Series: Seeds #1
Publisher: Blank Slate Communications
Date Published: August 14th 2013
Genres: Apocalyptic & Post-Apocalyptic, Dystopian, Science Fiction
Audiobook Length: 12 hrs and 35 mins
Audiobook Narrator: Ivy Tara Blair
Source: Provided for review through Audiobook Blast/Boom
Description: Remy Alexander was born into the elite meritocracy of the Okarian Sector. From an early age, she and her friends were programmed for intellectual and physical superiority through specialized dietary regimes administered by the Okarian Agricultural Consortium. But when her older sister Tai was murdered in a brutal classroom massacre, her parents began to suspect foul play. They fled the Sector, taking their surviving daughter underground to join the nascent Resistance movement. But now, three years later, Remy’s former schoolgirl crush, Valerian Orleán, is put in charge of hunting and destroying the Resistance. As Remy and her friends race to unravel the mystery behind her sister’s murder, Vale is haunted by the memory of his friendship with Remy and is determined to find out why she disappeared. As the Resistance begins to fight back against the Sector, and Vale and Remy search for the answers to their own questions, the two are set on a collision course that could bring everyone together—or tear everything apart. In this science-fiction dystopia, the mother-daughter writing team of Kristina, Amira, and Elena Makansi immerses readers in the post-apocalyptic world of the Okarian Sector where romance, friendship, adventure, and betrayal will decide the fate of a budding nation.
I received this book for free in exchange for an honest review. This does not affect my opinion of the book or the content of my review.
This is kind of a “smart” book, with all the scientific language and descriptions of the chemicals in the food, as well as body processes. The prologue is narrated in first-person, which is really effective as the speaker gets murdered in an attack and talks about the body shutting down.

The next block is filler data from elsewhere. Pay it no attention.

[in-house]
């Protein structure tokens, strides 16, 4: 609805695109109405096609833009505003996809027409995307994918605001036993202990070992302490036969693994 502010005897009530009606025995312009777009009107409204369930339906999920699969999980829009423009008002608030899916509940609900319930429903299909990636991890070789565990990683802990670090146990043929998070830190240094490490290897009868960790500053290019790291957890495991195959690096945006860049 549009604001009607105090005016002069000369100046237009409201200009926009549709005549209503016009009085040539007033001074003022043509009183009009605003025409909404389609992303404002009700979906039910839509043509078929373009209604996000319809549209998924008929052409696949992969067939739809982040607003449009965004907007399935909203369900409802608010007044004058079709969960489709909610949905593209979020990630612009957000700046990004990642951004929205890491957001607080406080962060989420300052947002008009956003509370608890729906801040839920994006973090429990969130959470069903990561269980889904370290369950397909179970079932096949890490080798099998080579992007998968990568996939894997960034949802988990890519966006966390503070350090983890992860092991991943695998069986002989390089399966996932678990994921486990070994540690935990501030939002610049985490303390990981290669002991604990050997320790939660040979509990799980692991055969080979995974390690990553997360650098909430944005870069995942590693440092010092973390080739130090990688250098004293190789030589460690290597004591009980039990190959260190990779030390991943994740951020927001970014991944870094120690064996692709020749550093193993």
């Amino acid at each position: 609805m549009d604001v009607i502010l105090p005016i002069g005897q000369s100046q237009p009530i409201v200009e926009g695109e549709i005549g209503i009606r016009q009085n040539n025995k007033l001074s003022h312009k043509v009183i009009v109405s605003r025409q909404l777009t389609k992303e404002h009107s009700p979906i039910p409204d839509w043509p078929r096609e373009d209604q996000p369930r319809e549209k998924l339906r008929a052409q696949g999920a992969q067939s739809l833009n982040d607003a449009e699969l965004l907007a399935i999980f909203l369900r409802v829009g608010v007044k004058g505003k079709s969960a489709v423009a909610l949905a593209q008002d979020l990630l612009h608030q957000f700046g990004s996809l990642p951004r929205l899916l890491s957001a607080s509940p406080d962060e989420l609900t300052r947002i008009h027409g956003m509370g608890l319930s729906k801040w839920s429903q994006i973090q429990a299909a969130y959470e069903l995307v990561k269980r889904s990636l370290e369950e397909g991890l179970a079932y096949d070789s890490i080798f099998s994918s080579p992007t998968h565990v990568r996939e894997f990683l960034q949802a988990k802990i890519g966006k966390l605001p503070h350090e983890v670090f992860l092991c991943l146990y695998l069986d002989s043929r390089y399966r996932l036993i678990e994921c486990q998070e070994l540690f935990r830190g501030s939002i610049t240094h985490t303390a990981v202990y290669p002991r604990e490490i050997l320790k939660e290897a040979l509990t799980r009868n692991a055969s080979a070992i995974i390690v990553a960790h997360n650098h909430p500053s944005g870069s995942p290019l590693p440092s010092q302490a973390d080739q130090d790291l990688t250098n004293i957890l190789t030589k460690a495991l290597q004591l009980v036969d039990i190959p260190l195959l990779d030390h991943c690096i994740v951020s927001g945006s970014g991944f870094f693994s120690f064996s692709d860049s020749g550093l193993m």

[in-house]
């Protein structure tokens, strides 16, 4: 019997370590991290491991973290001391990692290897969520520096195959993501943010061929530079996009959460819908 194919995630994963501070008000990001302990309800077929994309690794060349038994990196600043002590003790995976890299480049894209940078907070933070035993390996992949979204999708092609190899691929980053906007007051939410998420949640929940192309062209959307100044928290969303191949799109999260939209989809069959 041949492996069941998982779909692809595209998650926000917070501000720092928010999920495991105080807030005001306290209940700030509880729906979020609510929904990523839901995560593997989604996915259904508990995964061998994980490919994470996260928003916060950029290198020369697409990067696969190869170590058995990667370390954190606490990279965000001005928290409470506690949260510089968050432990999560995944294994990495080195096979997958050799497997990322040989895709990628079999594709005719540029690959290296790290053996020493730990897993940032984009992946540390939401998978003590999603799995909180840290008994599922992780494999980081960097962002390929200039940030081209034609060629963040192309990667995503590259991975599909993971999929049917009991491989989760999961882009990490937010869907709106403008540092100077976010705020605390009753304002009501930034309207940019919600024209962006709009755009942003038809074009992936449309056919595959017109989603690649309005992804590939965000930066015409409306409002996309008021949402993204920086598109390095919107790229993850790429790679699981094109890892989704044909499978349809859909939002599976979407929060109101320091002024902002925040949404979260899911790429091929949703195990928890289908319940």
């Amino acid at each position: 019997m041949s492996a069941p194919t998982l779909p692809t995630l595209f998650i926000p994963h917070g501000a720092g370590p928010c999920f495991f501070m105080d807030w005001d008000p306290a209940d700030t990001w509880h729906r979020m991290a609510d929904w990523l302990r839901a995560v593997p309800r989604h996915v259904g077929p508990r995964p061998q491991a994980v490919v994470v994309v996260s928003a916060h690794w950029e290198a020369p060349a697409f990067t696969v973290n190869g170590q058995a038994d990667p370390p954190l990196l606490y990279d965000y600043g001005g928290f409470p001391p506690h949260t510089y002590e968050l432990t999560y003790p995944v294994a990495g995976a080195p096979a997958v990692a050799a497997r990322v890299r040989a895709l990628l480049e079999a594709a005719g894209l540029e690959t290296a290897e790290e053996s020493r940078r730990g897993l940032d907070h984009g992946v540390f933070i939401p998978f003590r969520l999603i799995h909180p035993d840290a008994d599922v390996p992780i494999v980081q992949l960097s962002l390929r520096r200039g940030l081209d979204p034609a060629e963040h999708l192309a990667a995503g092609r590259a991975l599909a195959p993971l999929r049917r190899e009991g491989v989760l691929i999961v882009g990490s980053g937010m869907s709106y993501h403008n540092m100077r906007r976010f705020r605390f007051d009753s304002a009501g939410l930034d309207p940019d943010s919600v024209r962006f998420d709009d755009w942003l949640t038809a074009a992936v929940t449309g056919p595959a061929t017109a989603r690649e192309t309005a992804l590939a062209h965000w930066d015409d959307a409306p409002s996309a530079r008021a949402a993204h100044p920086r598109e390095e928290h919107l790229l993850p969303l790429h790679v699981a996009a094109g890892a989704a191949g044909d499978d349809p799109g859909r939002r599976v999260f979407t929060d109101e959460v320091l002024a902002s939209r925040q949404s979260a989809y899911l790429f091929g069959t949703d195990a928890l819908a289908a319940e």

The plot itself just did not draw me in, however. There is definitely a lot of set-up and world-building to get the reader up to speed with the story. Then the rest of the plot isn’t very special – capturing prisoners, torturing prisoners, escaping and running away, etc. But those aren’t very new plot devices, now are they?
We have Vale, the son of the Okarian Sector leaders – where food is specifically engineered to achieve certain results. For example, the workers are given food specifically designed to keep them strong and healthy, but not allow them to gain intelligence while the leaders are given a different type of food by the dietician that develops their intellect. Vale doesn’t learn this right away, and as he learns more about his parents and what is going on his whole world changes.
Then there’s Remy, the sister of the speaker who gets murdered in the prologue, who then runs away and joins the Resistance movement. She knows all about the cruelty and manipulative ways of the Okarian Sector and helps open Vale’s eyes too. She’s tough and loyal to her cause, refusing to give up any answers while being tortured and held prisoner.
Her friend Soren, who I hear gets his own novella, is quite awesome too. He has some funny and sarcastic lines as he is interrogated. I like characters who have a huge personality, even when their lives are in danger.
I’m not really a fan of this audiobook narrator. This story is told in a dual narration, with alternating first-person POV between the two main characters, Remy and Vale. The problem is her voice sounds the same for all the characters and it sometimes is hard to remember who is speaking. This book would have really benefitted from two different audio narrators. Just saying.
The book did end with an interesting discovery regarding seeds (as this is the Seeds trilogy) so I’m kind of interested to see where that goes, but not sure if I’m interested enough to prioritize the rest of the trilogy on my reading list anytime soon. I really don’t have anything profound or unique to say about this book, which I think speaks volumes for the effect it didn’t have on me. It was intelligently written and had some interesting threads, but overall didn’t grab me or hold me.